Tip:

This is a dynamic process, so don’t worry if you end up spending less than 8 percent or more than 12 percent in the first few weeks. The beauty of pay-per-click advertising is that you can always adjust! Even if you know the current trend of your sales growth, it will change (and hopefully  accelerate) once you start advertising in your account, so adjustments will always be necessary.

 

OPTION 3: ACoS-BASED ESTIMATION

If you’d rather stay on the safe side of advertising spend, you can start with incredibly low daily campaign budgets, along with incredibly low bids, and gradually increase each week until you reach the top of your profitable ACoS range.

For example, you may want to start with daily budgets as low as $10 and bids as low as $0.10 per click and increase every few days until a decent number of clicks and sales have been recorded. Remember to take the 3-day sales lag into consideration; it can take up to 72 hours for Amazon to attribute sales to a PPC campaign.

Pro:

This approach can be great for new Amazon sellers because it can help them avoid unnecessary spend.

Cons:

It will take some time to reach the optimal level of spend, and all those weeks of changing spend will be affect what you see in your account.

Tip:

Avoid getting trapped by ACoS. Lots of Amazon sellers over optimize for ACoS, missing out on expansion possibilities that could bring a lot more money in net profits. Think  about it this way:
 
If you spend one dollar on PPC  and get $100 in sales, you have this amazingly low ACoS of one percent and a net profit of $99.
 
If you spend $100 and get $1000 in sales, you have a higher ACoS than in the previous situation (10 percent) and a net profit of $900.

 

Which situation would you rather be in?

While the first scenario would seem most appealing if we were only looking at ACoS percentages, it’s clear that you have earned much more money in the second scenario. At the end of the sales day, your goal is to maximize profit. ACoS is just a measure that may or may not help you achieve that goal.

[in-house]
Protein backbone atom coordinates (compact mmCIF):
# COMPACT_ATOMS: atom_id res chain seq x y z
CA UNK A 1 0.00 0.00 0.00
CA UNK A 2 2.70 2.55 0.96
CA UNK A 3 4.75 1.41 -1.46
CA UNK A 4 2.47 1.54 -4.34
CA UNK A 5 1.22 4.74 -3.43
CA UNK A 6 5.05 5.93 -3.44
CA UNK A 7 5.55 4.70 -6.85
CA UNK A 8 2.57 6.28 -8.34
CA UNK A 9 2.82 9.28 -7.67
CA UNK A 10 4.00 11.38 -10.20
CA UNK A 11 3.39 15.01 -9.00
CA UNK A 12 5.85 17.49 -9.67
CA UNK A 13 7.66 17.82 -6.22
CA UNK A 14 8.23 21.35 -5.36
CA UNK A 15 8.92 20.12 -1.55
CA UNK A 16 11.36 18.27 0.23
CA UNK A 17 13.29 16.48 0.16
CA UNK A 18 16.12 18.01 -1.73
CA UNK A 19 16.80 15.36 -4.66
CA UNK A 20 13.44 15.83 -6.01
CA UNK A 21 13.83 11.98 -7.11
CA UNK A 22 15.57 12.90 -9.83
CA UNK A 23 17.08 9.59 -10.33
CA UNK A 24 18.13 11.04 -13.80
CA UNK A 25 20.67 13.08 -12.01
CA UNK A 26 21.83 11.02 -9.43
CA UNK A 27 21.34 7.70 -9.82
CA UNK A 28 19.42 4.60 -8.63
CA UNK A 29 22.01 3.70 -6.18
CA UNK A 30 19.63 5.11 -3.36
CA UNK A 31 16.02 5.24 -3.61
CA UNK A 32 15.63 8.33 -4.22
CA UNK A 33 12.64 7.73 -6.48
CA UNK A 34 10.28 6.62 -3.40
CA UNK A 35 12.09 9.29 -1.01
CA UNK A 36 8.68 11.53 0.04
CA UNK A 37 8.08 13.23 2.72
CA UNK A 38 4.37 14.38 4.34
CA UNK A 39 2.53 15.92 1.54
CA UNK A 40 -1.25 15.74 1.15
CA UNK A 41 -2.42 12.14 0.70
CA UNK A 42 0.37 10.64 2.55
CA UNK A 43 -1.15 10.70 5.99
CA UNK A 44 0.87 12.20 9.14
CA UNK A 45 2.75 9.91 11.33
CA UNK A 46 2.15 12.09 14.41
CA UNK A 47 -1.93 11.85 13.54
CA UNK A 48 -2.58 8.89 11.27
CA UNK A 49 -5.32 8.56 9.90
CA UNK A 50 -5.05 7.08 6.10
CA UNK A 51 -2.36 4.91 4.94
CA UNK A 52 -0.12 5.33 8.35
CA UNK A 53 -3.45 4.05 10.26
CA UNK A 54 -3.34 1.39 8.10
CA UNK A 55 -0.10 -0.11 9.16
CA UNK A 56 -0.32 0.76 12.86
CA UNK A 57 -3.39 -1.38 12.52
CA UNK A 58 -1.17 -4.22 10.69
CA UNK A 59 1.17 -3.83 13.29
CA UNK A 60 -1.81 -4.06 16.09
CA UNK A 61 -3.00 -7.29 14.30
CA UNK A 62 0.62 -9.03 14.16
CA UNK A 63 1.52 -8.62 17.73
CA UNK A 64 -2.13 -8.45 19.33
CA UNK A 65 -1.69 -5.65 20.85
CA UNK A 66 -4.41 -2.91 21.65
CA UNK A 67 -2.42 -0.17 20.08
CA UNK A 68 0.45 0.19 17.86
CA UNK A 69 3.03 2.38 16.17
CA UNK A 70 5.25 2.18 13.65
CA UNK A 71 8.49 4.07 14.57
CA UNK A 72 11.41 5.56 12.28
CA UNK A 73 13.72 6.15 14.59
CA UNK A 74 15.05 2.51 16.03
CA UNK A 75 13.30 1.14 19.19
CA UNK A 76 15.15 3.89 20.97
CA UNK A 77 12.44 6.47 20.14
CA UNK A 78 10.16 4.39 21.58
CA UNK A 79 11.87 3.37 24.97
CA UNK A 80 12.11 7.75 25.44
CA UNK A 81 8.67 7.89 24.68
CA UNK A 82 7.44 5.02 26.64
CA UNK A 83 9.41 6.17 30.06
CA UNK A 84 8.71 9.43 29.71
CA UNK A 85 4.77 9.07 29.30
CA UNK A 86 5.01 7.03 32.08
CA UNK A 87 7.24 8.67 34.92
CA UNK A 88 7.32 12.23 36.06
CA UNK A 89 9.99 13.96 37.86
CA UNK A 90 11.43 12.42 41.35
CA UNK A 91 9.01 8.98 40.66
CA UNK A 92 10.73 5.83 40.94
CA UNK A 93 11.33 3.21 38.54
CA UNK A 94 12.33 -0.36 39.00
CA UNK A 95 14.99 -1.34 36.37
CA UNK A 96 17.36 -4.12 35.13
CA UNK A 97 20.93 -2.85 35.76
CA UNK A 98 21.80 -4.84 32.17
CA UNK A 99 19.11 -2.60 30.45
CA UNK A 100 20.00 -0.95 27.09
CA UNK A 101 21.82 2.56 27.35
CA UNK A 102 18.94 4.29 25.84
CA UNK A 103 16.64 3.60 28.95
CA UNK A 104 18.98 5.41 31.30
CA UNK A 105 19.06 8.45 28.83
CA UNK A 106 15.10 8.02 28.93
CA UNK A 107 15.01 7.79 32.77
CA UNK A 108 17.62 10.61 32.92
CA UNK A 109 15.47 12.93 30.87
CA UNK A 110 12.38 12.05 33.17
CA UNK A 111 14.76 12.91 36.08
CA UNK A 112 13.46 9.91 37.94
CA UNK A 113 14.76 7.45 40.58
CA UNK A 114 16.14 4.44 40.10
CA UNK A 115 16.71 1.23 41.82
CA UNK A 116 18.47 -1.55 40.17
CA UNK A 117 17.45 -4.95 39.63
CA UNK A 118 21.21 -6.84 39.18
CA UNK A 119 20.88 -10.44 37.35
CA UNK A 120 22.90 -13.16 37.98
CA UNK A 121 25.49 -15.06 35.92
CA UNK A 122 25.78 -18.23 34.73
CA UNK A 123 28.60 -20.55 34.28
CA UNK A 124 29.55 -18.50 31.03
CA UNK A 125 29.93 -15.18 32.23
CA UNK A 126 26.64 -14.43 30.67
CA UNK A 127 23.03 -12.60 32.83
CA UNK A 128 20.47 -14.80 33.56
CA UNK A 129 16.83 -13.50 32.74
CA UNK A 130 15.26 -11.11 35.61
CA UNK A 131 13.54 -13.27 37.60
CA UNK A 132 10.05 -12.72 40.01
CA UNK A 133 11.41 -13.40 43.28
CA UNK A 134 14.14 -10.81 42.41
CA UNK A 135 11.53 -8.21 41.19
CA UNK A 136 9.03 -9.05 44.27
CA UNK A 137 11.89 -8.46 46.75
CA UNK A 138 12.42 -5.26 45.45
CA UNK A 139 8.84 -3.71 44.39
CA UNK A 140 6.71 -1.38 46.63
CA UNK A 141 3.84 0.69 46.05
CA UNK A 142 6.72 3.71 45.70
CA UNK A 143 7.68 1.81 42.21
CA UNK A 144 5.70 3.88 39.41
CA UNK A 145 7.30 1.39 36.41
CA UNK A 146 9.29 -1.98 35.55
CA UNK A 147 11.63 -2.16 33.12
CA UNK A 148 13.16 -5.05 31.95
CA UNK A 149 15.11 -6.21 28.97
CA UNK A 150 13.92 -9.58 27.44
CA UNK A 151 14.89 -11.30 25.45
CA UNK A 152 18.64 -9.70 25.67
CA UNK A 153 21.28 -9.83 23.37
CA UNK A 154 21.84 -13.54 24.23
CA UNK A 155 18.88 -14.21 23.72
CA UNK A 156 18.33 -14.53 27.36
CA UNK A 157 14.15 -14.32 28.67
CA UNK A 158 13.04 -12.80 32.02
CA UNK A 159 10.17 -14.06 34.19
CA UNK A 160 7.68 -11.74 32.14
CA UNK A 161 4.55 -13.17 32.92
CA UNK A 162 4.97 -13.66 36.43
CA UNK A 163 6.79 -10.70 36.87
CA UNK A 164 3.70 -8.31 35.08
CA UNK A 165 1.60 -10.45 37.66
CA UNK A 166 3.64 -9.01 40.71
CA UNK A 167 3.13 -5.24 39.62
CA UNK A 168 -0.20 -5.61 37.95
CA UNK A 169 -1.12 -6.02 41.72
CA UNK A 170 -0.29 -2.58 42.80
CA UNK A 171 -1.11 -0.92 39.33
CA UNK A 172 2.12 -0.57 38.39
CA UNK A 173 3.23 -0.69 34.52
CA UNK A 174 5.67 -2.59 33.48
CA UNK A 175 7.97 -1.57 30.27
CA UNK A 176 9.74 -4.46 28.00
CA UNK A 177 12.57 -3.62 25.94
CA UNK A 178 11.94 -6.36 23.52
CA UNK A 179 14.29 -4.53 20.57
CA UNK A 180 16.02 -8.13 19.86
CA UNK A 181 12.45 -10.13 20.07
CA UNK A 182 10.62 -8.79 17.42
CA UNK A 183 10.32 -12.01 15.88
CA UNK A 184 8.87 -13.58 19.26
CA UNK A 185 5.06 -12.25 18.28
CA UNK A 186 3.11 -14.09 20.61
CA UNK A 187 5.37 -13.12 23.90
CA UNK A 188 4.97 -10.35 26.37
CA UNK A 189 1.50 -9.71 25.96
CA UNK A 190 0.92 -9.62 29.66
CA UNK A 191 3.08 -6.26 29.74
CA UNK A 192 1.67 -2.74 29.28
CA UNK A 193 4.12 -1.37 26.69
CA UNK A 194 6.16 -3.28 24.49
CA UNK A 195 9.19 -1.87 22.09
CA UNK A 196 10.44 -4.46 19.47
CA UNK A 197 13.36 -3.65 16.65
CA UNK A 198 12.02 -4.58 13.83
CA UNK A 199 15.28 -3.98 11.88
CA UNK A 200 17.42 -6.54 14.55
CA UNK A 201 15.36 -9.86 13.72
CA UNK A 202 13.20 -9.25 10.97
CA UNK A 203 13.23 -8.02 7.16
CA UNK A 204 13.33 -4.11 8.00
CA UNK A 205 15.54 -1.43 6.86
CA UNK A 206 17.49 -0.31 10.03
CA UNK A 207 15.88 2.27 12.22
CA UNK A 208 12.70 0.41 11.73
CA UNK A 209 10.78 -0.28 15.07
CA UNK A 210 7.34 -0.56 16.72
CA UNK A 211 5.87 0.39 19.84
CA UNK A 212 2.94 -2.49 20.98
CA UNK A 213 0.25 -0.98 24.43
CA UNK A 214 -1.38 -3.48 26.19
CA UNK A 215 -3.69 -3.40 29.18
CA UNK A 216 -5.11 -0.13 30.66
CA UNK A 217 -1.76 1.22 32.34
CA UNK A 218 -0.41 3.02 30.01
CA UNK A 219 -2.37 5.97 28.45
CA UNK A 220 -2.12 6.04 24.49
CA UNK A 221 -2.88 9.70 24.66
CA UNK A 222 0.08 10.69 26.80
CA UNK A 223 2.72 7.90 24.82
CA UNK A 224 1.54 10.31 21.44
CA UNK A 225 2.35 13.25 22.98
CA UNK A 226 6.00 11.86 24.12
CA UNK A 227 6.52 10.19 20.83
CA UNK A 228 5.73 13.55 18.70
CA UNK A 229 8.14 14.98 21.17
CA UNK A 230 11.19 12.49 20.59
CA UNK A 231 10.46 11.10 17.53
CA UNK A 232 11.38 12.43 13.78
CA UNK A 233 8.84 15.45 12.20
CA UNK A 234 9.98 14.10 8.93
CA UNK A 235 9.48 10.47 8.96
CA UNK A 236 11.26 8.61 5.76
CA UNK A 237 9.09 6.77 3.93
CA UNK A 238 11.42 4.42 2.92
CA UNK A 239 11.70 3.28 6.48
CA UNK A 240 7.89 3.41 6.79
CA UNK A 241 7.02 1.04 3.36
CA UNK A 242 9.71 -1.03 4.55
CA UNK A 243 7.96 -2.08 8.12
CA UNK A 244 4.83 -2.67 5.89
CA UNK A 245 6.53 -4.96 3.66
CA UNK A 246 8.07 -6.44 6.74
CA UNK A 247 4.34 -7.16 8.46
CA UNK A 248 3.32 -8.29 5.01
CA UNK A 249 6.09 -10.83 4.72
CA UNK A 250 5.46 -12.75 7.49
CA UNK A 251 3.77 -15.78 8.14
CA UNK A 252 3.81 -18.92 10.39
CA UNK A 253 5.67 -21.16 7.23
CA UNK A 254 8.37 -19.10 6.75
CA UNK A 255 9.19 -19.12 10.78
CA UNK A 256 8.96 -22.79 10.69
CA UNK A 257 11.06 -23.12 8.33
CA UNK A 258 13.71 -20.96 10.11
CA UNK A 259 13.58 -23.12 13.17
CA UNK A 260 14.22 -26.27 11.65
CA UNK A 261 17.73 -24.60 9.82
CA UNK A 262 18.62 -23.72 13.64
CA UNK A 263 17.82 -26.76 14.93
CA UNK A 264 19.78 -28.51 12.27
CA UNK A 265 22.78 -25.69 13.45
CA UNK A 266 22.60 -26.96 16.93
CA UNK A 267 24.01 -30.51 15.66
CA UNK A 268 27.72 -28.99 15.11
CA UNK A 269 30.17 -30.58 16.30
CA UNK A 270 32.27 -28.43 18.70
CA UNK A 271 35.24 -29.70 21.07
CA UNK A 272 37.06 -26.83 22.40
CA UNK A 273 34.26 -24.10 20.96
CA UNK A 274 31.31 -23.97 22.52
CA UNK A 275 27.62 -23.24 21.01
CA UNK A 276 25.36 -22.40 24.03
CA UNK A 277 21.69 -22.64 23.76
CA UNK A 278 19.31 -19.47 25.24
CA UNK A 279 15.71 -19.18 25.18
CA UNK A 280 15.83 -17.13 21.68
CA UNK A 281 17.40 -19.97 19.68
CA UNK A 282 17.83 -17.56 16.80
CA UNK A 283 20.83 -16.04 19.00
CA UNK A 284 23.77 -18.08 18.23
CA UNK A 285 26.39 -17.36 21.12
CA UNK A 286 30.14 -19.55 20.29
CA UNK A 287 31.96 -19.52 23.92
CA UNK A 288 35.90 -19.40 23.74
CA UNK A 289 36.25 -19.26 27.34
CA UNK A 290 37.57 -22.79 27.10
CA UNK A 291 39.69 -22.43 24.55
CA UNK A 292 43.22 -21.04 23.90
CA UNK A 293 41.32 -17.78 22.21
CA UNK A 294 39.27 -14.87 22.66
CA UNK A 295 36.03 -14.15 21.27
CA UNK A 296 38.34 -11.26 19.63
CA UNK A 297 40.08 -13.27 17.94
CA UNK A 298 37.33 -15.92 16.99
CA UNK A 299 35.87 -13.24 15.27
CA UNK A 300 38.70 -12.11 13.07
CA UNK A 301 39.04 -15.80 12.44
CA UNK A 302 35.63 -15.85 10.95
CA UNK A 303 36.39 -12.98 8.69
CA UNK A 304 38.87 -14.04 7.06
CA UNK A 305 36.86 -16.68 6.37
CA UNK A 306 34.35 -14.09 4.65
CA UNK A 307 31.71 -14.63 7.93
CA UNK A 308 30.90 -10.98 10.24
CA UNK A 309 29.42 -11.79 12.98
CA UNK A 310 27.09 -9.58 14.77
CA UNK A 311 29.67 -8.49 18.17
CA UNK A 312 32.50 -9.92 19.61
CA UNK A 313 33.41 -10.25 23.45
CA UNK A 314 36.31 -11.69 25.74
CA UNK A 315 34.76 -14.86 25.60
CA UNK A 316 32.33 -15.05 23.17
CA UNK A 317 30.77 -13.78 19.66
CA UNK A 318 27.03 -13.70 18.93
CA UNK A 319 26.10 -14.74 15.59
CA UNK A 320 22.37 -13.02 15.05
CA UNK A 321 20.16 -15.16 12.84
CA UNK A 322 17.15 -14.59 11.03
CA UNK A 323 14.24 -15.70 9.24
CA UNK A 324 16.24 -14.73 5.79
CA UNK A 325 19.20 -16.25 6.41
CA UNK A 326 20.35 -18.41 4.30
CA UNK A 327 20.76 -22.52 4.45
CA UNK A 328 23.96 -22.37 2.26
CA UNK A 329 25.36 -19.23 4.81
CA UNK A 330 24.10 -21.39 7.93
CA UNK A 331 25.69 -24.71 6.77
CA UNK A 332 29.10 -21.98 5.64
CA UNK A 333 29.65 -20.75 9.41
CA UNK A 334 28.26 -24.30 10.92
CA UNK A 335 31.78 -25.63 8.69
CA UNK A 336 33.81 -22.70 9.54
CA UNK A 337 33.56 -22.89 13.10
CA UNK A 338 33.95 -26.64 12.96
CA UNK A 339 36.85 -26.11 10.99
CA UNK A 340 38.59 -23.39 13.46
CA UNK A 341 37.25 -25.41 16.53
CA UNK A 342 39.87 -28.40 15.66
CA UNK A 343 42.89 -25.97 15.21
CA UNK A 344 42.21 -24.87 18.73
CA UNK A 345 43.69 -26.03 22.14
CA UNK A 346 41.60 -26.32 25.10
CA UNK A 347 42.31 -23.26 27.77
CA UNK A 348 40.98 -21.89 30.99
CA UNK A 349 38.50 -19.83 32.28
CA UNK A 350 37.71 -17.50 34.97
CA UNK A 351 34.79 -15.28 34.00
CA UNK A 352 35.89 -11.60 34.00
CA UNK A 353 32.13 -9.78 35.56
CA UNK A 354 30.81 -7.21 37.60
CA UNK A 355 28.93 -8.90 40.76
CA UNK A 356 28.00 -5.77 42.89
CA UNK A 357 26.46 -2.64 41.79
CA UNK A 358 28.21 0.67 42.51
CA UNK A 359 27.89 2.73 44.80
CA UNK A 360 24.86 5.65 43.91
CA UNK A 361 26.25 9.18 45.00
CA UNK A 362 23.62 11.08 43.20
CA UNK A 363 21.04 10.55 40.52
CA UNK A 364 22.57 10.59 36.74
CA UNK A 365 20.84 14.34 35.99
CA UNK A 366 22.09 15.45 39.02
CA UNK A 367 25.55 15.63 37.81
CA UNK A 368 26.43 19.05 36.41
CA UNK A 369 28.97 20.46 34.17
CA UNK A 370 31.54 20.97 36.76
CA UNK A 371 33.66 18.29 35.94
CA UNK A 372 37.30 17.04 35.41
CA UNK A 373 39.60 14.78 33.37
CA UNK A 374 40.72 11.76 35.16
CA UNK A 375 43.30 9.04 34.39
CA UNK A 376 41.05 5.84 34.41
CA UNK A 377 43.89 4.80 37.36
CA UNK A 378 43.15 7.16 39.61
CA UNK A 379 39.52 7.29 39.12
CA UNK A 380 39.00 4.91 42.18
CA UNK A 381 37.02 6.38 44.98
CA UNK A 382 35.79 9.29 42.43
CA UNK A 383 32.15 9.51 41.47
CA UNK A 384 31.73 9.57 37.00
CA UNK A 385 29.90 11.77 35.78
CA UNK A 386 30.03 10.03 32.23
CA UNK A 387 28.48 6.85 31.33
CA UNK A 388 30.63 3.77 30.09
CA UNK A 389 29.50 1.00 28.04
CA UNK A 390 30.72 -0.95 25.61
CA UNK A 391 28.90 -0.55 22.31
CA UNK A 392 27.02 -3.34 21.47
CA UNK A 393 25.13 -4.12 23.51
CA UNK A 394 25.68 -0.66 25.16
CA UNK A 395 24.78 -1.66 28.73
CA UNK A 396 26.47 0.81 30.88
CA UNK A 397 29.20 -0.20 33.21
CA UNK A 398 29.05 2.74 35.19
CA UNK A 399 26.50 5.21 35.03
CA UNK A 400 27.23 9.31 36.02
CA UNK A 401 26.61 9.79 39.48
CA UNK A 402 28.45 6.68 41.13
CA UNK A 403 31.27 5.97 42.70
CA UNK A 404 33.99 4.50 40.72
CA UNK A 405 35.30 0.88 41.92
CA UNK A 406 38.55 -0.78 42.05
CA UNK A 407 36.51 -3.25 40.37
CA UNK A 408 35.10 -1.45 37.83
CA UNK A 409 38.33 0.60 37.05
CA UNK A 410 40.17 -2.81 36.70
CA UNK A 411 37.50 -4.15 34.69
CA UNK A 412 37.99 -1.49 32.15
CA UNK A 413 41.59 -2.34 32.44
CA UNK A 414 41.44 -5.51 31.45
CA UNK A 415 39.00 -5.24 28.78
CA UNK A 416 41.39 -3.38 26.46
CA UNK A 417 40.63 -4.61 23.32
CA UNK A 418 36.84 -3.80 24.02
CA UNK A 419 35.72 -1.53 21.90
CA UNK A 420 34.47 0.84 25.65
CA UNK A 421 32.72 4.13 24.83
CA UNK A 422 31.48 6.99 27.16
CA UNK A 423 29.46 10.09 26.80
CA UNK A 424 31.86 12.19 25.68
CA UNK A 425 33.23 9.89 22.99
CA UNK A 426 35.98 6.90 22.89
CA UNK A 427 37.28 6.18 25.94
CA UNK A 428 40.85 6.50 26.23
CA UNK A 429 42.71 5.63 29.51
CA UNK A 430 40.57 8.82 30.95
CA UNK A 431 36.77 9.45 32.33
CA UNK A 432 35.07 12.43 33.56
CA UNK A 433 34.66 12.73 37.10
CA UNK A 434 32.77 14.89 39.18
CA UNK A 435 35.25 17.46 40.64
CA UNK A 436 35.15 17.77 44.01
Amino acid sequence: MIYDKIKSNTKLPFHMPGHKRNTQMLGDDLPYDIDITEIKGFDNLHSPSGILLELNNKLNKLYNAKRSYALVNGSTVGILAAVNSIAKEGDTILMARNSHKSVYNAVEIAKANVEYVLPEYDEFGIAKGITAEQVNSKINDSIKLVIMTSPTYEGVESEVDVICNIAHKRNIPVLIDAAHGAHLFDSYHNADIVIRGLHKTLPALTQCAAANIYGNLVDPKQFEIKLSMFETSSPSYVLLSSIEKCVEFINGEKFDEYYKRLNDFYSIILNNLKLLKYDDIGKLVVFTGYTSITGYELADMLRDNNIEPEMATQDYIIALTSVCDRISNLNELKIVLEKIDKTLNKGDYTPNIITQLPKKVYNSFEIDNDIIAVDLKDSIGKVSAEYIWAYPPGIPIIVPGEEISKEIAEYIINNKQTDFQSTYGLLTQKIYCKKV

OPTION 4: 25/25 RULE

The approach we discussed last year is still applicable today. If you’re trying to come up with a rule of thumb and avoid unnecessary mathematical estimations, you can use this rule from our colleague Brent:

  1. Under normal conditions (not in ultra-competitive categories and not during major holidays) optimize for ACoS around 25 percent.
  2. Also aim to have 25 percent of the total sales in the account be attributed to ad campaigns.

For example, an ideal scenario might be that you earn $1000 in sales after spending $250 on PPC. This would mean you had achieved the first criterion above: 25 percent ACoS. To achieve the second criterion, you would want your overall sales in this scenario to be $4,000, meaning that 25 percent of those sales had come from your ad campaign. 

Of course, slight variations in these numbers should be expected from week to week.

 

In conclusion

There is no ideal approach for determining PPC spend, especially not in a marketplace like Amazon that covers so many different categories. Always let a clear understanding of your profit margins, as well as awareness of your competitors, be your guides when finding your own personal approach to determining ad spend.
 
Do you have a different or more efficient way of calculating  optimal ad spend? Let us know in the comments section below!